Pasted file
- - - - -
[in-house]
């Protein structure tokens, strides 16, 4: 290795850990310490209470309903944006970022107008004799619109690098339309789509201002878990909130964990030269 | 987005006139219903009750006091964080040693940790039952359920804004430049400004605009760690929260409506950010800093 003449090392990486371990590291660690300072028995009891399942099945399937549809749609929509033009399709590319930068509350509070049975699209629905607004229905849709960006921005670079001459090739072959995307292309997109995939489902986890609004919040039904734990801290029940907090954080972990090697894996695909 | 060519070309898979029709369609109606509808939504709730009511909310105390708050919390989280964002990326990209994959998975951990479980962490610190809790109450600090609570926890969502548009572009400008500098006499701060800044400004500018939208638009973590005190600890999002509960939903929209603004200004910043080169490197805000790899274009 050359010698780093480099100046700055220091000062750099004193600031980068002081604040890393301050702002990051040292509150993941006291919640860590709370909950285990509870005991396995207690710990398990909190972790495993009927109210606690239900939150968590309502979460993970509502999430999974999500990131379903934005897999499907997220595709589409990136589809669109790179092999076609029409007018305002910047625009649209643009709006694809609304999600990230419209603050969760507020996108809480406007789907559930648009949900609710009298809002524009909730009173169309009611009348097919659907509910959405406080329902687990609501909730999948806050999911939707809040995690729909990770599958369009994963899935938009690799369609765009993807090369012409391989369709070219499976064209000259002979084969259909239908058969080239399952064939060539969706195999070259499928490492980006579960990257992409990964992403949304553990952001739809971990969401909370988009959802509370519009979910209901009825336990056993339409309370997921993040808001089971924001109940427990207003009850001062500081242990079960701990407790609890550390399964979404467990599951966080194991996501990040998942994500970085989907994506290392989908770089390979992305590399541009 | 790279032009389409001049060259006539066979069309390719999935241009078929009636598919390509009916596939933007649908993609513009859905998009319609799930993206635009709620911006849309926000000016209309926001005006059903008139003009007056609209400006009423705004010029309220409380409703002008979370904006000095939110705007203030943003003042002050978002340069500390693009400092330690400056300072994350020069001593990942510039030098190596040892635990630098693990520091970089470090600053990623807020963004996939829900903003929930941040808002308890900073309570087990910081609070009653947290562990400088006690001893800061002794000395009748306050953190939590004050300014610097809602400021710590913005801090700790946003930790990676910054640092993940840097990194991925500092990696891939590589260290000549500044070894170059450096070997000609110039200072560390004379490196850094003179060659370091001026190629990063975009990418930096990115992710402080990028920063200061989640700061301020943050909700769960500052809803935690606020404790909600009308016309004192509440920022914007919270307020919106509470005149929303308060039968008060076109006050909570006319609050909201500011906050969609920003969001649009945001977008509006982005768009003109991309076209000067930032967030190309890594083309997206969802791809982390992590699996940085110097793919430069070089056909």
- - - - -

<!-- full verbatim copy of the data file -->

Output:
[in-house]
């Protein structure tokens, strides 16, 4: 290795850990310490209470309903944006970022107008004799619109690098339309789509201002878990909130964990030269 | 987005006139219903009750006091964080040693940790039952359920804004430049400004605009760690929260409506950010800093 003449090392990486371990590291660690300072028995009891399942099945399937549809749609929509033009399709590319930068509350509070049975699209629905607004229905849709960006921005670079001459090739072959995307292309997109995939489902986890609004919040039904734990801290029940907090954080972990090697894996695909 | 060519070309898979029709369609109606509808939504709730009511909310105390708050919390989280964002990326990209994959998975951990479980962490610190809790109450600090609570926890969502548009572009400008500098006499701060800044400004500018939208638009973590005190600890999002509960939903929209603004200004910043080169490197805000790899274009 050359010698780093480099100046700055220091000062750099004193600031980068002081604040890393301050702002990051040292509150993941006291919640860590709370909950285990509870005991396995207690710990398990909190972790495993009927109210606690239900939150968590309502979460993970509502999430999974999500990131379903934005897999499907997220595709589409990136589809669109790179092999076609029409007018305002910047625009649209643009709006694809609304999600990230419209603050969760507020996108809480406007789907559930648009949900609710009298809002524009909730009173169309009611009348097919659907509910959405406080329902687990609501909730999948806050999911939707809040995690729909990770599958369009994963899935938009690799369609765009993807090369012409391989369709070219499976064209000259002979084969259909239908058969080239399952064939060539969706195999070259499928490492980006579960990257992409990964992403949304553990952001739809971990969401909370988009959802509370519009979910209901009825336990056993339409309370997921993040808001089971924001109940427990207003009850001062500081242990079960701990407790609890550390399964979404467990599951966080194991996501990040998942994500970085989907994506290392989908770089390979992305590399541009 | 790279032009389409001049060259006539066979069309390719999935241009078929009636598919390509009916596939933007649908993609513009859905998009319609799930993206635009709620911006849309926000000016209309926001005006059903008139003009007056609209400006009423705004010029309220409380409703002008979370904006000095939110705007203030943003003042002050978002340069500390693009400092330690400056300072994350020069001593990942510039030098190596040892635990630098693990520091970089470090600053990623807020963004996939829900903003929930941040808002308890900073309570087990910081609070009653947290562990400088006690001893800061002794000395009748306050953190939590004050300014610097809602400021710590913005801090700790946003930790990676910054640092993940840097990194991925500092990696891939590589260290000549500044070894170059450096070997000609110039200072560390004379490196850094003179060659370091001026190629990063975009990418930096990115992710402080990028920063200061989640700061301020943050909700769960500052809803935690606020404790909600009308016309004192509440920022914007919270307020919106509470005149929303308060039968008060076109006050909570006319609050909201500011906050969609920003969001649009945001977008509006982005768009003109991309076209000067930032967030190309890594083309997206969802791809982390992590699996940085110097793919430069070089056909």